I'm cursed with the blessing of a highly performing Scrum team.

One of the benefits of this team is that they function as a very cohesive unit. Each team member is bringing their own particular strengths, but they focus on the team's success.

As a result, it's proving difficult to figure out a way to give them a sense of career progression since it's hard to figure out how to promote individuals. Nobody is "standing out" because they're all standout performers.

The rest of the company maintains a more tiered approach to work and this lends itself nicely to a tiered org chart.

I've been asked to establish appropriate tiering for my reports, but it just doesn't seem to fit with the approach we take to our work. However, if I unilaterally reject tiering, I'm concerned that my team will see their peers following clear career progression paths.

Does anybody have any experience with dealing with this issue? Any examples of techniques that have worked? One approach I'm looking at is delineating tiers based on the impact that my team members have outside of the team (providing training for others, spending time helping other team with issues). Has anyone taken this approach? Did it work out?


  1. This is the only Scrum team in the company. The rest of the teams in the company are structured in more hierarchical ways which lend themselves nicely to a hierarchical org chart
  2. I'm not mistaken in my assessment that my team is made of standouts. There is no dead weight in the team. Week to week, one individual or another will stand out, but no one person stands out persistently over the others.
  3. My primary reason for wanting to fit in with the company-wide approach is so that my team members don't stall by being in my team and, when the time comes for them to move one, they're well positioned to do so.
  • 1
    Have you spoken to your manager or HR about this? I'm not sure what you mean by "appropriate tiering" nor is it clear what the rest of the company specifically does and how you believe it doesn't apply.
    – NotMe
    Commented Jan 21, 2015 at 19:46
  • My manager is a company founder and our HR department (such as it is) isn't really staffed to provide this kind of insight.
    – Dancrumb
    Commented Jan 21, 2015 at 19:47
  • Regarding tiering, the other development teams have 'senior developers' and 'architects' who distinguish themselves by taking all the ownership of issues and farming out work to junior developers; it's a very top-down approach, so tiering makes sense. Scrum is absolutely not like this. There's no hierarchy in the team - they're a team of equals. It's hard to make tiering fit here.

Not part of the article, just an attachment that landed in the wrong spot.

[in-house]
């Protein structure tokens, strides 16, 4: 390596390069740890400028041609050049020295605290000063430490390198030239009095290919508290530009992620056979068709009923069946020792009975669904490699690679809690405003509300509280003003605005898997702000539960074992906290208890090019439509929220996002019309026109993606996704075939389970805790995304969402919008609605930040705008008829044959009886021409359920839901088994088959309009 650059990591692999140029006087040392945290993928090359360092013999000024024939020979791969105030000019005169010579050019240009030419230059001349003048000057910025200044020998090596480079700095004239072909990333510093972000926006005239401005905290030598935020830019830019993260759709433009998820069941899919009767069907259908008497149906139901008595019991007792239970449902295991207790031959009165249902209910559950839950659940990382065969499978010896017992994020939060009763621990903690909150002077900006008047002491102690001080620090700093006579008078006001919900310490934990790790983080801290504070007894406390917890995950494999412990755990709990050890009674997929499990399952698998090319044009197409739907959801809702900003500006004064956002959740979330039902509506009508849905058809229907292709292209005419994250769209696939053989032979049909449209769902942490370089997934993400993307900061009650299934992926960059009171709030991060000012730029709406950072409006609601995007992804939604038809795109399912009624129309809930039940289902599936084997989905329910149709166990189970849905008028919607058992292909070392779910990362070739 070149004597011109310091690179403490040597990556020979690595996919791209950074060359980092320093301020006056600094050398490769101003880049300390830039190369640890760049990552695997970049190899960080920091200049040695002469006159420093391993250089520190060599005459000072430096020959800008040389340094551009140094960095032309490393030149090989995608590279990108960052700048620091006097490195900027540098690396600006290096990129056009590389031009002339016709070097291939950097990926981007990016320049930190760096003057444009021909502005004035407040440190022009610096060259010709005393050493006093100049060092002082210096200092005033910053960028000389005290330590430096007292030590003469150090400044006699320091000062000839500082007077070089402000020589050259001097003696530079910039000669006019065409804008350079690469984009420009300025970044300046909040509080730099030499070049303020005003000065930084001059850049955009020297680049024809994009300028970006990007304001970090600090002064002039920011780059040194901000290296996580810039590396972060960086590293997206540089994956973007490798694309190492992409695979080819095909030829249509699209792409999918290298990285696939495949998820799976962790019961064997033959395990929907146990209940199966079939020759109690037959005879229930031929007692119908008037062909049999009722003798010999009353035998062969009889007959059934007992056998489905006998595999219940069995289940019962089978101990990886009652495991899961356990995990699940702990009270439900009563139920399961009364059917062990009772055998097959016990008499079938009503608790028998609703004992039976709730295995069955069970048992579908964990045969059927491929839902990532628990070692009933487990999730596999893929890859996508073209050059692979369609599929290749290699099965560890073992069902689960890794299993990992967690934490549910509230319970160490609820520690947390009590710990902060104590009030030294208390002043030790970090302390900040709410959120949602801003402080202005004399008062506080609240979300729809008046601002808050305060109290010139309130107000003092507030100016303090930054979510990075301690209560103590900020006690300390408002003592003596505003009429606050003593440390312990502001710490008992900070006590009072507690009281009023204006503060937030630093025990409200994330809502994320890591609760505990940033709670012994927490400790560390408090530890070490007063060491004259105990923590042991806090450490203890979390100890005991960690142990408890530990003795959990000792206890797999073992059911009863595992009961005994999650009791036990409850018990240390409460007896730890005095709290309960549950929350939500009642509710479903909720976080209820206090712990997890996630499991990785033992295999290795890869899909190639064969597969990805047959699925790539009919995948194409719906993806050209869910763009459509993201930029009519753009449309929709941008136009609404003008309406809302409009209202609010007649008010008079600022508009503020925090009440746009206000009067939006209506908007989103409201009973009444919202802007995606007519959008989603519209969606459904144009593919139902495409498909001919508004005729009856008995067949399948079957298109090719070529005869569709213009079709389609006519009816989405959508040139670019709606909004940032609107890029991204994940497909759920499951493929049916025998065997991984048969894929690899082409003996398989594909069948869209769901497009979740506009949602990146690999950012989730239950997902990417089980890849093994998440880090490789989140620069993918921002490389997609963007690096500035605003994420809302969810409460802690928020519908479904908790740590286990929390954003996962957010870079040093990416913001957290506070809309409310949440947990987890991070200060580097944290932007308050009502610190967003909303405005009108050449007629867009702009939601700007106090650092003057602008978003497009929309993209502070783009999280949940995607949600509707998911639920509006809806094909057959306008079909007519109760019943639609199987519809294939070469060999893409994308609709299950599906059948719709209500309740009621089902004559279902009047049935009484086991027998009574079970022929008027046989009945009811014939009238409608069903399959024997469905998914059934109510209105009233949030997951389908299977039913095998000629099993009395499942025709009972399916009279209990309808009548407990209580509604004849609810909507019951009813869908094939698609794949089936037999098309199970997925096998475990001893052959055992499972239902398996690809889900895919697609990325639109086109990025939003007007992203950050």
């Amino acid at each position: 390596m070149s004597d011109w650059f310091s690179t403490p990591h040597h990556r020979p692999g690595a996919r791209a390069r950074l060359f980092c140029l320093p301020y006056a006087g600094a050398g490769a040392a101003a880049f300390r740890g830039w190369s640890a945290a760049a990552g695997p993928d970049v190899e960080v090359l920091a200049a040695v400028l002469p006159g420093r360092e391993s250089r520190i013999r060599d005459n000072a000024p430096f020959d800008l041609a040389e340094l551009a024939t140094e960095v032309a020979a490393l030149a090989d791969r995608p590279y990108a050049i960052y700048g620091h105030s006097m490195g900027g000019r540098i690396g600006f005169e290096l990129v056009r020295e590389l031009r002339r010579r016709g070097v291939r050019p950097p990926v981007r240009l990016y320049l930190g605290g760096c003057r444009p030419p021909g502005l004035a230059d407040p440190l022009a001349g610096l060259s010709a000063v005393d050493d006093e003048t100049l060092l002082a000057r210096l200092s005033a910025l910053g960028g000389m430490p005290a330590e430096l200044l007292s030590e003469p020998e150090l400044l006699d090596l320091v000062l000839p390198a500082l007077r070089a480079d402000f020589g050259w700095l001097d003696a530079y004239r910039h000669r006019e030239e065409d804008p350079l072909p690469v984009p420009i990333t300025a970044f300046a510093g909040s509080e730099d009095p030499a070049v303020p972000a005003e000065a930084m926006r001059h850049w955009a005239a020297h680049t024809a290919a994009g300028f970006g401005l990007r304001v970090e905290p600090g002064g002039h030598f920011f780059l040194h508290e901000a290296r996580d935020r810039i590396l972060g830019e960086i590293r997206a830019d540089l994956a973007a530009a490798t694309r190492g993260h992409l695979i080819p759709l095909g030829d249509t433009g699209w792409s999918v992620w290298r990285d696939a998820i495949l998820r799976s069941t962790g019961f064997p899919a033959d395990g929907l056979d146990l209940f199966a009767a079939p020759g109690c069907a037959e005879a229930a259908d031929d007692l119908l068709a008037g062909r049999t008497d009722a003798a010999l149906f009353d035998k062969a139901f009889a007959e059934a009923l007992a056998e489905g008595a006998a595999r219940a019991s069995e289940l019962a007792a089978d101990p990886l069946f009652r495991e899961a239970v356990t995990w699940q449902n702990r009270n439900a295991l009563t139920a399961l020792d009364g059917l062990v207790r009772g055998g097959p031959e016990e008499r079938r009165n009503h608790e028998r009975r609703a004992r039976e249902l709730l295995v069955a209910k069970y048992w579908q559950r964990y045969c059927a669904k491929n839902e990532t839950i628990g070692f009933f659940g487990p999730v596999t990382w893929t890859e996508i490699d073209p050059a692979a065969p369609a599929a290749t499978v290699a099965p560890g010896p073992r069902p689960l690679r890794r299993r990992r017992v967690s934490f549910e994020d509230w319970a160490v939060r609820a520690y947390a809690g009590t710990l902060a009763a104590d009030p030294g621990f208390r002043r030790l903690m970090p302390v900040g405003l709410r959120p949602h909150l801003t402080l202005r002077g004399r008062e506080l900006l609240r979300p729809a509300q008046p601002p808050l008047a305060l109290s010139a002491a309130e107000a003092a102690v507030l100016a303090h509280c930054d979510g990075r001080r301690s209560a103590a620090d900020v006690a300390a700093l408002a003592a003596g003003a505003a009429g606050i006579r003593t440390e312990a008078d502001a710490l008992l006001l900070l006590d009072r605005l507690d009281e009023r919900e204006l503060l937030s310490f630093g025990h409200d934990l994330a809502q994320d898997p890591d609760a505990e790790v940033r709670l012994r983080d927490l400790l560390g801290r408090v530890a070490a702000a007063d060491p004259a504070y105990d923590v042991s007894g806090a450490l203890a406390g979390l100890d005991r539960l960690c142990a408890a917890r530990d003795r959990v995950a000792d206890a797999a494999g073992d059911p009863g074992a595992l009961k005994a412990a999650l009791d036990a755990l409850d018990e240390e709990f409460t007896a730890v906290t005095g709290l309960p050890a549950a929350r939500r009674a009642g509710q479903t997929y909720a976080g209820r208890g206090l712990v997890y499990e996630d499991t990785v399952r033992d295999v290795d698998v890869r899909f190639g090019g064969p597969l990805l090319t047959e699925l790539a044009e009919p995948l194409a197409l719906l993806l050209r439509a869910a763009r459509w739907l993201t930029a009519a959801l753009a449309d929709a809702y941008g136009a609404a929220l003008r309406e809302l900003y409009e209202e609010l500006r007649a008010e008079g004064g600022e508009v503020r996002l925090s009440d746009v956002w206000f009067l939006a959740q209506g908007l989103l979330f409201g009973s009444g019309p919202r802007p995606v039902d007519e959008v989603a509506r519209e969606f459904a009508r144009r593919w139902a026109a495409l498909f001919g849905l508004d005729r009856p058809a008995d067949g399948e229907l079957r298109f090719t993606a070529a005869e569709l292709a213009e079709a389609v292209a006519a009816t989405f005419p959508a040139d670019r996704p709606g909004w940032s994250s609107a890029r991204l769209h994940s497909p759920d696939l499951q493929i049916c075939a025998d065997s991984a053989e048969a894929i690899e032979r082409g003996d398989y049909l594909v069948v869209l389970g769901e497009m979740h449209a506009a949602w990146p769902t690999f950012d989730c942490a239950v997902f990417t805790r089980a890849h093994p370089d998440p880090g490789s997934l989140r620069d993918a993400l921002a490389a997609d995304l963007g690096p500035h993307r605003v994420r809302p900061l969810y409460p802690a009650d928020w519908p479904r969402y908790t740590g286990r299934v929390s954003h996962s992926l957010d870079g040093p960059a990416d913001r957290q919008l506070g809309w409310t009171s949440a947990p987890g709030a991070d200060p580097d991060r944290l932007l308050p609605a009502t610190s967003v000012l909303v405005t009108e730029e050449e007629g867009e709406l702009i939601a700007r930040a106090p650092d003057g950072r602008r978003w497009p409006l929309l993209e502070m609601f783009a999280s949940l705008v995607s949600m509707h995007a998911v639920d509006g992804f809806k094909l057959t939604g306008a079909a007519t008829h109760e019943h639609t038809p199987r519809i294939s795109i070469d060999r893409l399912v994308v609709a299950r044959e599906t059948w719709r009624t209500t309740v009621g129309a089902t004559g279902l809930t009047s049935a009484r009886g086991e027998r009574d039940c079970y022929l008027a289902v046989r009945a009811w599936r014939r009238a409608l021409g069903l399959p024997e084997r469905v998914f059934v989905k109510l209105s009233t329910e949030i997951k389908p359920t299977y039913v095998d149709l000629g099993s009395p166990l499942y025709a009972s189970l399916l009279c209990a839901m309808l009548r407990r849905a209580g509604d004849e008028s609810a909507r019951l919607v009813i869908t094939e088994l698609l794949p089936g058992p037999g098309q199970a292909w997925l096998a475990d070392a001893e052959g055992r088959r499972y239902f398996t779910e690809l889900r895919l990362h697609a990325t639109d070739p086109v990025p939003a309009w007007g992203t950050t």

– Dancrumb
    Commented Jan 21, 2015 at 19:49
  • Same as always; reward those who handle hardest issues, maintain highest individual cadance, deliver most value to the team both internally and, as you suggest, to customers both internal and external. Same evaluation any manager makes, except that, if anything, you have better records to draw upon.
    – keshlam
    Commented Jan 21, 2015 at 19:49
  • 2
    Is the team even asking for this change? If not and the founder doesn't know how to solve it, then why push it? Just leave well enough alone until one of those team members starts asking for a title change.
    – NotMe
    Commented Jan 21, 2015 at 19:52

3 Answers 3


Scrum is build on another set of assumptions. It doesn't have a hierarchy and it doesn't need promotions. By trying to apply your traditional management thinking to a performing team, you may only harm it. From a management point of view, get out of their way.

From a HR point of view however, your worries are reasonable. But you should keep in mind that not everyone wants a hierarchical promotion (in engineering horizontal careers are often preferred). Also you should think not only about promoting/rewarding individuals, but the team as a whole as well.

On an individual level, you have to have regular one on ones with the team members and listen to their own plans, desires, dreams. Probably they will have some career goals as well - it may or not be a promotion, some of the members may need better assignments that will provide them with experience in a field they are interested in, they may have side projects, or they may pursue different career path (like you are going to promote someone for a team lead of the developers, while what he actually wants is to be a DevOp or product manager or whatever else). Then figure out how you can support whatever the person wants to do.

Also, if the pay is not tied to the title beyond your control, you can provide higher pay / other benefits to the team members.

Next, consider how you can reward the whole team - recognition inside of the company, more flexibility, benefits, maybe allowing them to work on something of their own interest (contributing to open source project, developing developers' tools, etc.), provide them with access to the best tools, etc. For this you should also listen to the team members themselves.